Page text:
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Retirement was something that didn’t exist, and then it was a long-term employee benefit. Now, it is about personal investments and hoping social security doesn’t slip into the pages of history.

The first goal at any age is regular, steady progress until the goal is reached or exceeded. We also want to continue to enjoy life while we make progress on financial freedom. Delaying progress on this goal should be rare, but the delay is sometimes the right choice. We also don’t want to aim at opportunities that are more of a gamble than an investment.

Those goals are quite the mix of objectives to achieve all at once. We will show how, at different ages, progress with a positive mindset is within our reach and worth the investment.

Short Review of the History of Retirement

According to the Social Security Administration, Germany became the first nation to set the precedent for adopting an old-age social insurance program. (https://www.ssa.gov/history/age65.html) A quarter of a century after it was founded, the age was lowered from 70 to 65.

In America, around 1900, the Fiduciary Group Investment Managers reported ( https://www.tfginvest.com/insights/the-history-of-retirement) that the average life expectancy was around 31 years. With advances in medicine, sanitation, and working conditions, the modern age has risen to over 70 years. They cite the establishment of the Social Security system under Franklin D. Roosevelt in the mid-thirties.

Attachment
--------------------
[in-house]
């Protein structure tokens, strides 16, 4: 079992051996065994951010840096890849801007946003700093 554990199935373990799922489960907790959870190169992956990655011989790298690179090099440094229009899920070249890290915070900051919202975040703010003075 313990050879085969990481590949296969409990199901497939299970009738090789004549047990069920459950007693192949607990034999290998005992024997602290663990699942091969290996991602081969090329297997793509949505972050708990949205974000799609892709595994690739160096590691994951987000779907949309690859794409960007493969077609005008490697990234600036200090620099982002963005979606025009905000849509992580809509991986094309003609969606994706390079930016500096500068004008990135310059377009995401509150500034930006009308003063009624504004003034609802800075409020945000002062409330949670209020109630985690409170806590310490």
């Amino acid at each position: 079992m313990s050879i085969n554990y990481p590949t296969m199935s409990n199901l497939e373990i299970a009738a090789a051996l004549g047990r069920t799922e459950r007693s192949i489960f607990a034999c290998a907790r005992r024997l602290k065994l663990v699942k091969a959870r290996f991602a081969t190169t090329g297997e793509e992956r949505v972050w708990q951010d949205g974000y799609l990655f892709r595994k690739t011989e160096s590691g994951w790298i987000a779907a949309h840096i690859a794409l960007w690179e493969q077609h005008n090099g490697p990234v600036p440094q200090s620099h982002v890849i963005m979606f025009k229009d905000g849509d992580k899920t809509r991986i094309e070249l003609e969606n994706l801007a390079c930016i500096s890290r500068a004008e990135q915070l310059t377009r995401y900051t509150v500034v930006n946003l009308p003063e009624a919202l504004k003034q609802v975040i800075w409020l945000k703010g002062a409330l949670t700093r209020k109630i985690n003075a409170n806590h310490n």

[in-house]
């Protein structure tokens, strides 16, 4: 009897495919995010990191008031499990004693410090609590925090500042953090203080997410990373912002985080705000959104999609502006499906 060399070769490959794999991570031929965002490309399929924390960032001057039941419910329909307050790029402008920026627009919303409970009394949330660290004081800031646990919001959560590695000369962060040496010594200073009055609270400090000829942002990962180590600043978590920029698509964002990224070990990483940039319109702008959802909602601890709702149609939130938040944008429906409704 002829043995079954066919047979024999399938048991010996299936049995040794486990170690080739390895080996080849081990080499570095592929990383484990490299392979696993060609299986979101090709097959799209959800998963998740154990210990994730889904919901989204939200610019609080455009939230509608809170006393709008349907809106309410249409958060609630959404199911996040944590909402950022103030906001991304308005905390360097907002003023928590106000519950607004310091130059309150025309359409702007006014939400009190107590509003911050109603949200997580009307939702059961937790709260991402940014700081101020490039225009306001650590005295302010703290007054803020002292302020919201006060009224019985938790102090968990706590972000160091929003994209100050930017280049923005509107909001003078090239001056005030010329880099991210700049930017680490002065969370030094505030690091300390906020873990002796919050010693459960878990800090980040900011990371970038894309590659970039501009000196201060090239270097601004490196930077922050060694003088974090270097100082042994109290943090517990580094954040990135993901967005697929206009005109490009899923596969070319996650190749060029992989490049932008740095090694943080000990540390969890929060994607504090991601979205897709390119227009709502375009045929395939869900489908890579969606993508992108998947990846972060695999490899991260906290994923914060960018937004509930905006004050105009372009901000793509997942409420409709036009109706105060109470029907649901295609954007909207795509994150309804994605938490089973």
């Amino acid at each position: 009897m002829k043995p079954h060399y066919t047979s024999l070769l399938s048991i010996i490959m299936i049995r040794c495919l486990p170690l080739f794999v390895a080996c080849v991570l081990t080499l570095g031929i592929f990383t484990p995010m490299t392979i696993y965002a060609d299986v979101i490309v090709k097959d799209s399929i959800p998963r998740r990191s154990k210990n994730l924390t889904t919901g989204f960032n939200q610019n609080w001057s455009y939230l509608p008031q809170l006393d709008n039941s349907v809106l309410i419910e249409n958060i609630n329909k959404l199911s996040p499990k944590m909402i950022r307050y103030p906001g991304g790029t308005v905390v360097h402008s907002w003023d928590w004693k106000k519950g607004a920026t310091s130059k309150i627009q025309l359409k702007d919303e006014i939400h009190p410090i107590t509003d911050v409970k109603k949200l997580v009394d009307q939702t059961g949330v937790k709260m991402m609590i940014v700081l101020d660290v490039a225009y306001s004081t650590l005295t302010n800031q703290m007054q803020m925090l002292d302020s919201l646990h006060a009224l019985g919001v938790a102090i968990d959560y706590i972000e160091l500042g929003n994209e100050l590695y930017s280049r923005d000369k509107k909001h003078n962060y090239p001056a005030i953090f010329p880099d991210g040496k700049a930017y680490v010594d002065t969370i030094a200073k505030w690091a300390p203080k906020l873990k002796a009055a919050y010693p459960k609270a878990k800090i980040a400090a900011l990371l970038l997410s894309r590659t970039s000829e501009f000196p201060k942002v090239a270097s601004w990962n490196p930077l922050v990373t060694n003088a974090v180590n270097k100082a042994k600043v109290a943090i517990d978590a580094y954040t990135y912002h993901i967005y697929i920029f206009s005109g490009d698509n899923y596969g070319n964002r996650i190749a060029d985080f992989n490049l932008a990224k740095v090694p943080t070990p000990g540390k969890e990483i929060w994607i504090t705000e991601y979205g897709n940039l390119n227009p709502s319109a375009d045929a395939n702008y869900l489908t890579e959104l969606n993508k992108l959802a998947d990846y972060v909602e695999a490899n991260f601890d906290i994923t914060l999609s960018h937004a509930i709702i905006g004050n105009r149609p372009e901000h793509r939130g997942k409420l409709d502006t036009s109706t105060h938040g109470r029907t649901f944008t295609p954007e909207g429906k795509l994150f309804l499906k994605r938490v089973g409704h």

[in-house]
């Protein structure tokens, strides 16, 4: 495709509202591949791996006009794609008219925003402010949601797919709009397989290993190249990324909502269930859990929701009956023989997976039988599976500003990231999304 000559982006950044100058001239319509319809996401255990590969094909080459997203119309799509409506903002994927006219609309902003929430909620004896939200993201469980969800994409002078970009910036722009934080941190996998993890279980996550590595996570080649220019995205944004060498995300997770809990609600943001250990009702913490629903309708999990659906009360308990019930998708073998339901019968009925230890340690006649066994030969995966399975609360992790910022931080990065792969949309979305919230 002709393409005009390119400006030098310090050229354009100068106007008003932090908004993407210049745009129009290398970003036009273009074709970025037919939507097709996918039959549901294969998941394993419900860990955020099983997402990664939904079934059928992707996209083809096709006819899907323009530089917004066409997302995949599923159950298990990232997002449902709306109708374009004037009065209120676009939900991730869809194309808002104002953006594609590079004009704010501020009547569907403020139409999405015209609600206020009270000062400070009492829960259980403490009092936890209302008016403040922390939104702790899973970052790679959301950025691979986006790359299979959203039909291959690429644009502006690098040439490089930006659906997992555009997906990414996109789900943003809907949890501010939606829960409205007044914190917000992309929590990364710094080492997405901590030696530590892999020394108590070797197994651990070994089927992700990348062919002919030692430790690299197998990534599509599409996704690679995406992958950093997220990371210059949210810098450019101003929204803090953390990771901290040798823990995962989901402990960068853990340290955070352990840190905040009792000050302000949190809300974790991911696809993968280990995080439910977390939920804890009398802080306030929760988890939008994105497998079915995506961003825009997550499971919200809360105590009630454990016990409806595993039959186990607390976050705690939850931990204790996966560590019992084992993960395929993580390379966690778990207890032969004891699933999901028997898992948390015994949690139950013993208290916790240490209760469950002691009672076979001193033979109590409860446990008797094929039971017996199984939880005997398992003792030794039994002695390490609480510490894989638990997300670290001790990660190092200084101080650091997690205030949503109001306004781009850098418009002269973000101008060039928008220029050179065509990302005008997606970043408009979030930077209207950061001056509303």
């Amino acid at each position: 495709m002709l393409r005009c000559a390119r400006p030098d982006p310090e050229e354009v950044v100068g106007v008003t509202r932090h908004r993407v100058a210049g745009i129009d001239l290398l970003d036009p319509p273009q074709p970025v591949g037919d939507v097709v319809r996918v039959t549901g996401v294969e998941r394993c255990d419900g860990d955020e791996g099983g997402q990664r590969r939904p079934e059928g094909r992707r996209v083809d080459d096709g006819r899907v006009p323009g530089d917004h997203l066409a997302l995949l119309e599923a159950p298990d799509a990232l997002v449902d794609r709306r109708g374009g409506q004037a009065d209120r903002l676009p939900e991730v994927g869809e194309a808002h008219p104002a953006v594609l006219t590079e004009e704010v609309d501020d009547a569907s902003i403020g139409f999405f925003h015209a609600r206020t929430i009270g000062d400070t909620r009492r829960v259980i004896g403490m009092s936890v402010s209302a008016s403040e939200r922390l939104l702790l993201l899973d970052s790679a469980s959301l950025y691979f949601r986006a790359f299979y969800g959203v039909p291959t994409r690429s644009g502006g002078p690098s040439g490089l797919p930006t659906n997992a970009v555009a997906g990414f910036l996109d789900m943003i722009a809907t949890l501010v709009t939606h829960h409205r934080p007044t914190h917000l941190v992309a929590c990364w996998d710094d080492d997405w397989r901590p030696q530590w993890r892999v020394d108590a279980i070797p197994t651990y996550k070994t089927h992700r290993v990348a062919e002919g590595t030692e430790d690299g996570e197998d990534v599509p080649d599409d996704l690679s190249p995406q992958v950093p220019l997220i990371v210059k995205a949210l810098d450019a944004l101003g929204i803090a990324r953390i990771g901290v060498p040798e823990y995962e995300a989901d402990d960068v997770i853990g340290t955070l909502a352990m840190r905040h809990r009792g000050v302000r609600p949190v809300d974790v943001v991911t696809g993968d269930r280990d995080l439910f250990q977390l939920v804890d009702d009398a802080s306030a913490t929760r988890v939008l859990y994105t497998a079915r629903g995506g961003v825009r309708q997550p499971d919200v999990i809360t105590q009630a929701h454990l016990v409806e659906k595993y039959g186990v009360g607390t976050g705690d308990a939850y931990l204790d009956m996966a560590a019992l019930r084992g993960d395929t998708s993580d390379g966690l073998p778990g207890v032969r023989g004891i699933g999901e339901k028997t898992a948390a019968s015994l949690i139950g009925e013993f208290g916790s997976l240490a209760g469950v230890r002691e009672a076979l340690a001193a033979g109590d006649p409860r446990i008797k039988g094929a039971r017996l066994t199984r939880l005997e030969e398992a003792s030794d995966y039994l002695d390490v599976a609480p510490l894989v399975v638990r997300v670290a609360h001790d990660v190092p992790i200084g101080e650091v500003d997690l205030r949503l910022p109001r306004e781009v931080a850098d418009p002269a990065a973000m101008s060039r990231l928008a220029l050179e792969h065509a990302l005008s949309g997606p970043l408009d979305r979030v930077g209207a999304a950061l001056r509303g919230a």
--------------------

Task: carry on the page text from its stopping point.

Companies began offering retirement to employees who worked there for most of their careers, 25 years or so. It used to be culturally shameful to move to multiple jobs. People would move around a little but settle in and work a job until retirement. The technological age, transportation, and modern financing pooled together to change people being more mobile where they lived and worked from one season of life to the next.

This economic boom created a situation in which many people with low incomes in America have more than the middle classes of many countries worldwide. It also created the foundation for younger workers seeking retirement before turning fifty, some before forty.

The new retirement target

What started as financial security for older people has transformed into an expectation of a well-funded permanent vacation. The dream of that vacation has drifted from age 65 to the point where some younger adults live extremely minimal lifestyles to reach it by age 35. The goal at large includes the security of ages past, but now it assumes many of us should expect to achieve very comfortable retirements.

We are not pushing that as a goal in this article. Our target is a more universal target of making progress that fits the opportunities of each reader. This means each person’s hopes should be based on their reality rather than the options of others. It is far better for most of us than most of human history.

We all need to ask, what about me? Without sacrificing our joy in the journey, we should be gaining ground on that brighter future. My wife and I did not get the traction we should have. We fit the statistics on the wrong side of long-term success. Others we know in our circles did better here.

So, what do we do? It is too late to progress in the past, but there is still time to progress today and in the future. Financial circles call that sunken costs. Staring at a sunken ship won’t prepare us for the future. What is good is that we wake up today and engage by investing in our future.

The positive mindset

What is a positive mindset? Does being positive mean we ignore the consequences of our current choices? Is the positive thinker the one who adopts the motto, eat, drink, and be merry, for tomorrow we shall die? Positive mindsets align with reality in the present and prepare for the future.